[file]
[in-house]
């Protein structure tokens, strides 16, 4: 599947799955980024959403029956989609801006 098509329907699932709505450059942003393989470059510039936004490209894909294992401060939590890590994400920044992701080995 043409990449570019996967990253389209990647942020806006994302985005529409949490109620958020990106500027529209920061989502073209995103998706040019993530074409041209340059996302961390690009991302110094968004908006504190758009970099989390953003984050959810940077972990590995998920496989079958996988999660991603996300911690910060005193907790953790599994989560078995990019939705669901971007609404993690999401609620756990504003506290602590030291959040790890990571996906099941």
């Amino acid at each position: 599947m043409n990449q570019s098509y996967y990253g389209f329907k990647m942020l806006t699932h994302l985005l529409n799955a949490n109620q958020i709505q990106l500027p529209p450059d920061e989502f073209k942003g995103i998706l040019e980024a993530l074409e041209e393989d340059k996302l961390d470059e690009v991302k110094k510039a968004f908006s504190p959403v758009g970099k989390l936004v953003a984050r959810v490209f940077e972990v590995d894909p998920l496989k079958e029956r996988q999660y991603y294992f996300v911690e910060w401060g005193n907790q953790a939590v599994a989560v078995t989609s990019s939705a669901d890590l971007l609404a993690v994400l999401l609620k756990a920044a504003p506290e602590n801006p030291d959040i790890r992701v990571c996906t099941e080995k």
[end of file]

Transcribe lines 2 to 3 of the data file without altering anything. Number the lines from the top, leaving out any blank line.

């Protein structure tokens, strides 16, 4: 599947799955980024959403029956989609801006 098509329907699932709505450059942003393989470059510039936004490209894909294992401060939590890590994400920044992701080995 043409990449570019996967990253389209990647942020806006994302985005529409949490109620958020990106500027529209920061989502073209995103998706040019993530074409041209340059996302961390690009991302110094968004908006504190758009970099989390953003984050959810940077972990590995998920496989079958996988999660991603996300911690910060005193907790953790599994989560078995990019939705669901971007609404993690999401609620756990504003506290602590030291959040790890990571996906099941």
């Amino acid at each position: 599947m043409n990449q570019s098509y996967y990253g389209f329907k990647m942020l806006t699932h994302l985005l529409n799955a949490n109620q958020i709505q990106l500027p529209p450059d920061e989502f073209k942003g995103i998706l040019e980024a993530l074409e041209e393989d340059k996302l961390d470059e690009v991302k110094k510039a968004f908006s504190p959403v758009g970099k989390l936004v953003a984050r959810v490209f940077e972990v590995d894909p998920l496989k079958e029956r996988q999660y991603y294992f996300v911690e910060w401060g005193n907790q953790a939590v599994a989560v078995t989609s990019s939705a669901d890590l971007l609404a993690v994400l999401l609620k756990a920044a504003p506290e602590n801006p030291d959040i790890r992701v990571c996906t099941e080995k």